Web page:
Intel Keeps Its Promise with Prescott

 
 
By Rob Enderle  |  Posted 2004-02-06 Email Print this article Print
 
 
 
 
 
 
 

From an IT perspective, there isn't much not to like in Intel's new "Prescott" microprocessor, writes eWEEK.com's Rob Enderle.

From an IT perspective, there isnt much not to like in Intels new "Prescott" microprocessor. Its more efficient than the old processor and it slips, almost unnoticed, into an existing system architecture, which means that there are no image changes required. And while it is always prudent to do a qualification test, the risk if you dont is about as small as it has ever been. This promise kept to IT is one of the things that continues to differentiate Intel in the IT space (only NVIDIA is making an effort to match this promise.) Kind of like a car that gets a turbocharger, the changes to the chip have little to do with how code is processed, but rather with how quickly things are done. The most obvious change is the move to a faster clock speed, at 3.4 GHz, which shouldnt surprise anyone; however, it is the "turbo-charger" part that makes things a little more interesting. This is the first mainstream desktop processor from the company using the 90-nm process. This process puts the key components closer together, increasing efficiency and reducing cost, which should translate into lower prices over time for a given level of performance. Thats one nice thing about this market—you continually are getting more for the same price and often for even less.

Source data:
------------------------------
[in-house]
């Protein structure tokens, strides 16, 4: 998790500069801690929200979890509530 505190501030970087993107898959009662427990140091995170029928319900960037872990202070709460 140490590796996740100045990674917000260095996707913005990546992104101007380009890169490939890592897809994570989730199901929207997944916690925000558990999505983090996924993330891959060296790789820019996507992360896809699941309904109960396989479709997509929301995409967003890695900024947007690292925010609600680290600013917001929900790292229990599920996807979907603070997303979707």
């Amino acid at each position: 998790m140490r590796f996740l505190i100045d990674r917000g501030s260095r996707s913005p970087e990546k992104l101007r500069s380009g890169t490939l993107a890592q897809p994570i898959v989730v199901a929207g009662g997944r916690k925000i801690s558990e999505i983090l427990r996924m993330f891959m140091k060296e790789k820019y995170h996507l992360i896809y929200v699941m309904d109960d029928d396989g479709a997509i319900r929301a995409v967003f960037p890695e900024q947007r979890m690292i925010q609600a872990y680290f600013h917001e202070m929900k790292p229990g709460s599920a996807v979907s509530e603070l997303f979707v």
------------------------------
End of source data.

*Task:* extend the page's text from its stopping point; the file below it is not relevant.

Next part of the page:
The next version of Intels Pentium M (the chip used in the companys Centrino bundle), slated for next quarter, will also use this 90-nm process.
This also doubles the cache (level 2, if anyone cares) on the chip, which means more instructions can be retained closer to the processor in ultra-fast memory—increasing the potential performance substantially. This is typically what differentiates a workstation Intel chip (Xeon) from a desktop chip, and workstation chips have a lot of L2 cache. Last year in November Intel released its Extreme Edition processor, which took on die cache, L3 in this case, to 2MB, and the performance jump was stunning. You were basically getting a $3K processor for a third of the price. Granted that price was still $1K or more than many desktop systems sold today, but cutting-edge performance is never cheap. Here is where things get interesting, if not a little confusing. There will be a number of Pentium 4 parts on the market with unique identifiers likely to confuse you while Intel shifts to the new manufacturing process and new processor.
Next page: Get the scoop on these new parts


 
 
 
 
Rob Enderle Rob Enderle Enderle Group 389 Photinia Lane San Jose, CA 95127
 
 
 
 
 
 
 

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